Hōkūleʻa passes near Cape Lookout National Seashore
As Hōkūleʻa and her crew move up the Intracoastal Waterway, they are passing through waters and coastlines that teach us valuable lessons about precious natural resources and how our environment changes over time. This week, Hōkūleʻa passed inland of Core Banks, a series of barrier islands off the coast of North Carolina that comprise part of the Outer Banks and the National Park Service’s Cape Lookout National Seashore. Learn more about the wild horses, marine ecosystems and maritime history of Cape Lookout National Seashore as Hōkūleʻa passes by!
Cape Lookout is home to rich terrestrial and marine ecosystems.The waters surrounding the park are feeding grounds for marine mammals and sea turtles. Four sea turtle species – Loggerhead, Green, Kemp’s Ridley, and Leatherback – are sometimes seen feeding in area waters.
Many migratory bird species can be observed passing by the cape in the Fall and Spring and pelagic seabirds can be seen along the seashore when ocean storms drive them to seek the shelter of land. Birds are the most easily observed animals in the park. In Summer, a number of tern species, egrets, black skimmers, herons, piping plovers and other shorebirds nest within the park’s boundaries.
The cape is home to only a few land mammals, most notably the population of horses that became wild and adopted the cape as their home for the past few hundred years. Although salt and brackish water environments dominate the islands, a few fresh water habitats support tree frogs and Fowler’s toads. While diamond-back terrapins prefer the salt marsh areas, the grasslands are the preferred habitat for five-lined racerunner lizards and black racer snakes.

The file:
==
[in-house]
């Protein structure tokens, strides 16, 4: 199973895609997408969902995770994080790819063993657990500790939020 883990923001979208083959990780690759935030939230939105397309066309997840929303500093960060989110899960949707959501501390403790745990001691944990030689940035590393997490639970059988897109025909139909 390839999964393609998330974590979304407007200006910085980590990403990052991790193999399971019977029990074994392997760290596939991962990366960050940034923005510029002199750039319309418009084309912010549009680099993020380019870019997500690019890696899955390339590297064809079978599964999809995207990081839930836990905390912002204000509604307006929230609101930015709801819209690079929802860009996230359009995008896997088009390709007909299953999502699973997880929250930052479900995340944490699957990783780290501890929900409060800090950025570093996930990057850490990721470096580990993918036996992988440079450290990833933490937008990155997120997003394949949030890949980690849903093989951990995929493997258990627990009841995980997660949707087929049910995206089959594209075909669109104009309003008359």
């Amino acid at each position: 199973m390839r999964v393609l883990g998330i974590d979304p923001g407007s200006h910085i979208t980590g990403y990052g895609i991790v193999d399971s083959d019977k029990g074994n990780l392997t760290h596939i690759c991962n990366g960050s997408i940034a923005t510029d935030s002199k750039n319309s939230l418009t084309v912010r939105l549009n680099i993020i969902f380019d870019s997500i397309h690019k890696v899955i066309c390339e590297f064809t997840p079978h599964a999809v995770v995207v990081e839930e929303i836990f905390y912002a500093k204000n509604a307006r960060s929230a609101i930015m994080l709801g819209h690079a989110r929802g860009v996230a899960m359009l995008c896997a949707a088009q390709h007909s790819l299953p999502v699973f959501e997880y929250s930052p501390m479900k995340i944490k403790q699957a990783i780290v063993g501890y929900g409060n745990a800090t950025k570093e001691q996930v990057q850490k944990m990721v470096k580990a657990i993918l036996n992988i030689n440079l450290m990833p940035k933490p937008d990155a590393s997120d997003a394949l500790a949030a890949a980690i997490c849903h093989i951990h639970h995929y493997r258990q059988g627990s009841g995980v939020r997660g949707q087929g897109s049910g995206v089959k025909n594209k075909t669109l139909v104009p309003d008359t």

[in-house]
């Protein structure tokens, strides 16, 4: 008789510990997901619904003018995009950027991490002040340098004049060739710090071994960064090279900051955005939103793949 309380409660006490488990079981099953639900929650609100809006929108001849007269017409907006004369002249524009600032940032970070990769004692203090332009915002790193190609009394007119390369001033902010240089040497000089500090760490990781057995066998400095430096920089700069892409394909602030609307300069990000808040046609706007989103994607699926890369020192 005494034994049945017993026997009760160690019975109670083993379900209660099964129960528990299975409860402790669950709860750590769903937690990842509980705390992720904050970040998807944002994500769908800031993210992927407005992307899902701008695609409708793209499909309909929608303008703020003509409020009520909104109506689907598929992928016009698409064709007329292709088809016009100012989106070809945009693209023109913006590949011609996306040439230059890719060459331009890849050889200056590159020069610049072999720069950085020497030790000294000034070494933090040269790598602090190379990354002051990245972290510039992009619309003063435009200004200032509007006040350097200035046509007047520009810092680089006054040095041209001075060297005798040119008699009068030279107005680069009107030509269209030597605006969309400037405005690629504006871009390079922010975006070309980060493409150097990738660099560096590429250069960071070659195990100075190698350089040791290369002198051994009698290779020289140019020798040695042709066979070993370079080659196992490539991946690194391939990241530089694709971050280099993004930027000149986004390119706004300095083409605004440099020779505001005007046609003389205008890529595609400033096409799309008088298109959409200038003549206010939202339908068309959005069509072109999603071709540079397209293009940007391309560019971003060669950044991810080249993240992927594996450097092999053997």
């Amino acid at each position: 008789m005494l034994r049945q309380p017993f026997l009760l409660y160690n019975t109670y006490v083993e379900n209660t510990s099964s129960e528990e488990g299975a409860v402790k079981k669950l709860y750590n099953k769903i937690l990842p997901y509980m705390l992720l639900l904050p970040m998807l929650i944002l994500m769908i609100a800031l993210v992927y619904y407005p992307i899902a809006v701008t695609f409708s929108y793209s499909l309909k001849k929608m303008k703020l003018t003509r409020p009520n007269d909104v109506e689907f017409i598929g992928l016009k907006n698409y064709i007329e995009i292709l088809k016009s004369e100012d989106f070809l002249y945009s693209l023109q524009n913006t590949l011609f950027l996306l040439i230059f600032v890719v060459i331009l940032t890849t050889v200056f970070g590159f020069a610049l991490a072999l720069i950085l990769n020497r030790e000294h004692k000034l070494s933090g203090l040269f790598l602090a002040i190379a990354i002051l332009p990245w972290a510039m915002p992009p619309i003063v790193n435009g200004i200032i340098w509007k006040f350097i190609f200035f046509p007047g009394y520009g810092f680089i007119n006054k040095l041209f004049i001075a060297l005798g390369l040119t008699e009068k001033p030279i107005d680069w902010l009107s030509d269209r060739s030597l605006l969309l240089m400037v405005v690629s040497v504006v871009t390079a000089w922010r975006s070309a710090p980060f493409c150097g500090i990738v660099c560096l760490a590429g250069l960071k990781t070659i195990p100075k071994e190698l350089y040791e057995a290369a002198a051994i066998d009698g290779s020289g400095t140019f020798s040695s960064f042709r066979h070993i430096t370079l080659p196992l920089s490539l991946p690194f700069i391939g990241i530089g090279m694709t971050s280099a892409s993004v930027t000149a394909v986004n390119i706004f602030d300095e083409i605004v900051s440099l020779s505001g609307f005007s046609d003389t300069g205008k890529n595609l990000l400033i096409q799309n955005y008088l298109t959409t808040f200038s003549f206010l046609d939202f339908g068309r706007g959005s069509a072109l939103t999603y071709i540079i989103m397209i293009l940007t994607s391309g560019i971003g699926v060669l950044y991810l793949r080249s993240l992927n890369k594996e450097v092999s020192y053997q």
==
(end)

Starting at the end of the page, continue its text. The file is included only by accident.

Cape Lookout, with its strong currents and shallow shoals, was a dangerous place for ships so in 1812, the cape’s first lighthouse was built in to warn sailors. The dangers of coastal North Carolina and other areas along the Atlantic coast were recognized shortly after colonial settlements were established in North America. At the turn of the 19th century, the state of North Carolina established “wreck districts” with commissioners, or venue masters, and local residents who assisted ships in distress. 3 life saving stations were built along the coast which is now Cape Lookout National Seashore. The ‘surfmen’ that operated these stations launched rescues of wrecked ships along the outer banks and ran drills to keep their lifesaving skills sharp.
To learn more about the Cape Lookout National Seashore’s rich ecology and history, visit their website. To learn more about how the National Park Service is celebrating their 100th birthday this year, visit their centennial website!
More than Adventure
Beyond a daring expedition, the Worldwide Voyage is quite possibly the most important mission that Hawaiʻi has ever attempted. As people of Oceania, we are leading a campaign that gives voice to our ocean and planet by highlighting innovative solutions practiced by cultures around the planet.
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